I made the decision to move all the code into a new project, which became ocPortal. Robbie and Allen were along for the ride, but it was mainly my enterprise. As I was graduating from university, I made it a full time business, and my thinking was to make things as professional and responsible as possible while keeping the product free, as that would be the right way to maximise value for people. Robbie and Allen still had involvement, but it wasn't like the kind of situation where we were all in a VC-funded startup together - I was full time and they weren't, and we didn't live at all near each other. The objective was simply to make enough money from services to sustain software development with 1 fulltime employee. We never wanted to take investment because to give investors a good return would take away our ability to create a free project for regular people - it would force us into either making a dumbed-down project for the masses or just focus on enterprise services (which is what has happened for other CMSs).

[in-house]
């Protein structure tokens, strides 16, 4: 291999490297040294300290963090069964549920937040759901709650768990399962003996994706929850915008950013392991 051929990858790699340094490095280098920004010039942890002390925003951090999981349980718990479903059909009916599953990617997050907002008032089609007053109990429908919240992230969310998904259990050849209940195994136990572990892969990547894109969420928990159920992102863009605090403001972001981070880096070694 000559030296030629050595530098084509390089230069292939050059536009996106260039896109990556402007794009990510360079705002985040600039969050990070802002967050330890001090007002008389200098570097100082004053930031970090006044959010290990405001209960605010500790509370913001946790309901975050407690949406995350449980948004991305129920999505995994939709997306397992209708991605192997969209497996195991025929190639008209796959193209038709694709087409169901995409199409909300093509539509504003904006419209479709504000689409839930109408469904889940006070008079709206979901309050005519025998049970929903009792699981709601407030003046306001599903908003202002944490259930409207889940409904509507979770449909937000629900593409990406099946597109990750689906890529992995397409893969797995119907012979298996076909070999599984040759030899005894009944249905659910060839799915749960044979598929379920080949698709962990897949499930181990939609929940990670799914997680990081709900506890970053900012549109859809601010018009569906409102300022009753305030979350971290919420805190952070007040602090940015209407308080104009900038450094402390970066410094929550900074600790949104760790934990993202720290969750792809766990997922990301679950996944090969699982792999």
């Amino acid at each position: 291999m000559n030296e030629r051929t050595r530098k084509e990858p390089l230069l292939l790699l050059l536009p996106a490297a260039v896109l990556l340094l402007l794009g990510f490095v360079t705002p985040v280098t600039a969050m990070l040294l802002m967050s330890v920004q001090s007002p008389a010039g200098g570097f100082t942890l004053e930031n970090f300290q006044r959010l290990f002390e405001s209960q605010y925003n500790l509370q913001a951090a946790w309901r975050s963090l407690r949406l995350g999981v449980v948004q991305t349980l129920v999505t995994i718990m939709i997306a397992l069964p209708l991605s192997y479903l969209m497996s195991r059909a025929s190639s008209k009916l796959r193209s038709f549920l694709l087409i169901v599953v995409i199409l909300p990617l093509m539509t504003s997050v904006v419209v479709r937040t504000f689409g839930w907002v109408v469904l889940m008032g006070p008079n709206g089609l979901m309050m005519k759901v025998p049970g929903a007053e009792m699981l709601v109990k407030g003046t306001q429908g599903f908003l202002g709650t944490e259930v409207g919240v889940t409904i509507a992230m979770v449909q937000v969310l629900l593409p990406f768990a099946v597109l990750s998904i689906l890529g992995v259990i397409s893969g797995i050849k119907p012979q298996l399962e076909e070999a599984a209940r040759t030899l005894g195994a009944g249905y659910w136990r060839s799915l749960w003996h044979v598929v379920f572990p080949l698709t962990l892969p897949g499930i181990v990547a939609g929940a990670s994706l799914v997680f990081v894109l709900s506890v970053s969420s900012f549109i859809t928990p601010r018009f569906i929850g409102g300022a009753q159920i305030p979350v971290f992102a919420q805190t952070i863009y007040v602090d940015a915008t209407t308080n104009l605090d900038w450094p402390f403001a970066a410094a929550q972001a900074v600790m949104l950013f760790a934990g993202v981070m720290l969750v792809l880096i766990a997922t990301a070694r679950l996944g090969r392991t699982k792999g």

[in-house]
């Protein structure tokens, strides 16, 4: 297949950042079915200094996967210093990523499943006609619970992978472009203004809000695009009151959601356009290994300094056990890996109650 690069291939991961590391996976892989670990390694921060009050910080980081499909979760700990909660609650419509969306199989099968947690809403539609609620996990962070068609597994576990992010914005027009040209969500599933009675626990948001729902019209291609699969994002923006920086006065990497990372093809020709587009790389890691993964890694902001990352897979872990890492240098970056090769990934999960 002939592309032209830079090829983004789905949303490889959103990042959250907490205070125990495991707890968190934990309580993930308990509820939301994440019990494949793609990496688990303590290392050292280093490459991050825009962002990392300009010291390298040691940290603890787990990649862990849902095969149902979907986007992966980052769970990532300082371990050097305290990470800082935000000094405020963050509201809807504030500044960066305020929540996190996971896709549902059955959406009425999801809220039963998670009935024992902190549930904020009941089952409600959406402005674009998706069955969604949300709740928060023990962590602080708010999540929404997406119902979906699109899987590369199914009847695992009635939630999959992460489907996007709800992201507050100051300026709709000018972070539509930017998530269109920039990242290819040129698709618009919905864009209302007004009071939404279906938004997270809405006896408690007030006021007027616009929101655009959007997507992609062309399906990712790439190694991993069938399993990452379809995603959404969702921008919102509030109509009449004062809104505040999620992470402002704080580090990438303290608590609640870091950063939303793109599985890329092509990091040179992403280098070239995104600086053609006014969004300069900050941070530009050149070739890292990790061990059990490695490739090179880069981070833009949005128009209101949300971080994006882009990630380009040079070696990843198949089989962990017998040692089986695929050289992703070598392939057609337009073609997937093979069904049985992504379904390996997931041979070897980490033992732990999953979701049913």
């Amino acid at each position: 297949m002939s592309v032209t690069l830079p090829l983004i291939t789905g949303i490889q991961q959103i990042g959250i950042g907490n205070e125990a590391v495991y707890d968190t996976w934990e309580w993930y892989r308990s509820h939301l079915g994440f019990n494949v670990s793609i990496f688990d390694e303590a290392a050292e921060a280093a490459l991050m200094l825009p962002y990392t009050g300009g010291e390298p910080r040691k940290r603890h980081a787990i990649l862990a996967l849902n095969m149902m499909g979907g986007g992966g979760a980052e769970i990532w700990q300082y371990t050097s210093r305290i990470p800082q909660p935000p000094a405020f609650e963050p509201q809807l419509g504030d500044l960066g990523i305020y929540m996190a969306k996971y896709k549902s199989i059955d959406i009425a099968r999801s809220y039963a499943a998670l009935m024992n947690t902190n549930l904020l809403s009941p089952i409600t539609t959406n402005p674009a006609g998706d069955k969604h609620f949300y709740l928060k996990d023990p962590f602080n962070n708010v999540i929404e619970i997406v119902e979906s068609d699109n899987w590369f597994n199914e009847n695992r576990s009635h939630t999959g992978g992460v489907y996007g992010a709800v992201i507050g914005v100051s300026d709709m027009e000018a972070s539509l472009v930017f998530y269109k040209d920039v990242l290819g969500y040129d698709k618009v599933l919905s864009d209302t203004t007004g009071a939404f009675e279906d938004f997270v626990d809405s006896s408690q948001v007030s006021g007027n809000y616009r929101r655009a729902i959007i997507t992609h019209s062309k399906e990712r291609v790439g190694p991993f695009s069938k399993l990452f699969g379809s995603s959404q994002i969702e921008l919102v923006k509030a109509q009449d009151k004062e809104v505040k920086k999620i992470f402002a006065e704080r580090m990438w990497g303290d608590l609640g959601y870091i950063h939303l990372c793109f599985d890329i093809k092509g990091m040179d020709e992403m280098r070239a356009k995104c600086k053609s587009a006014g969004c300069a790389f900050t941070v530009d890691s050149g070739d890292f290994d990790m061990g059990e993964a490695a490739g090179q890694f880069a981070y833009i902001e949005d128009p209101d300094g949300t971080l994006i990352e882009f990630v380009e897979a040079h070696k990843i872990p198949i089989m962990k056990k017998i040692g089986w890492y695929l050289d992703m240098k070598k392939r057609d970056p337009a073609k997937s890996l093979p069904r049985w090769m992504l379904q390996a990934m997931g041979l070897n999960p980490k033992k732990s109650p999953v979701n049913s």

That was all a long time ago now, and the web is totally unrecognisable. We've had to reinvent ourselves multiple times since then, and have had many different members of staff at different points. Currently ocProducts is myself, 1 full time developer/UI-designer (Salman), and 1 full time graphic designer (Manoj). It's nobodies direct responsibility to do forum support, we can't pay people to do unpaid labor. I have always put in a lot of unpaid time on top of my paid client work. Robbie actually spends a lot of time with Composr because his employer uses it.

Within the last couple of years I have realised that making things as professional as possible is what has kept the community small, for 3 reasons:
  1. Contributors don't like corporate structure, investment-driven decision making, formalities for everything, etc - it sucks the fun out for people and puts up roadblocks. People want a social-orientated model, not a capitalist-orientated model. Nobodies really told me this in so many words because it's a subconscious kind of thing to people.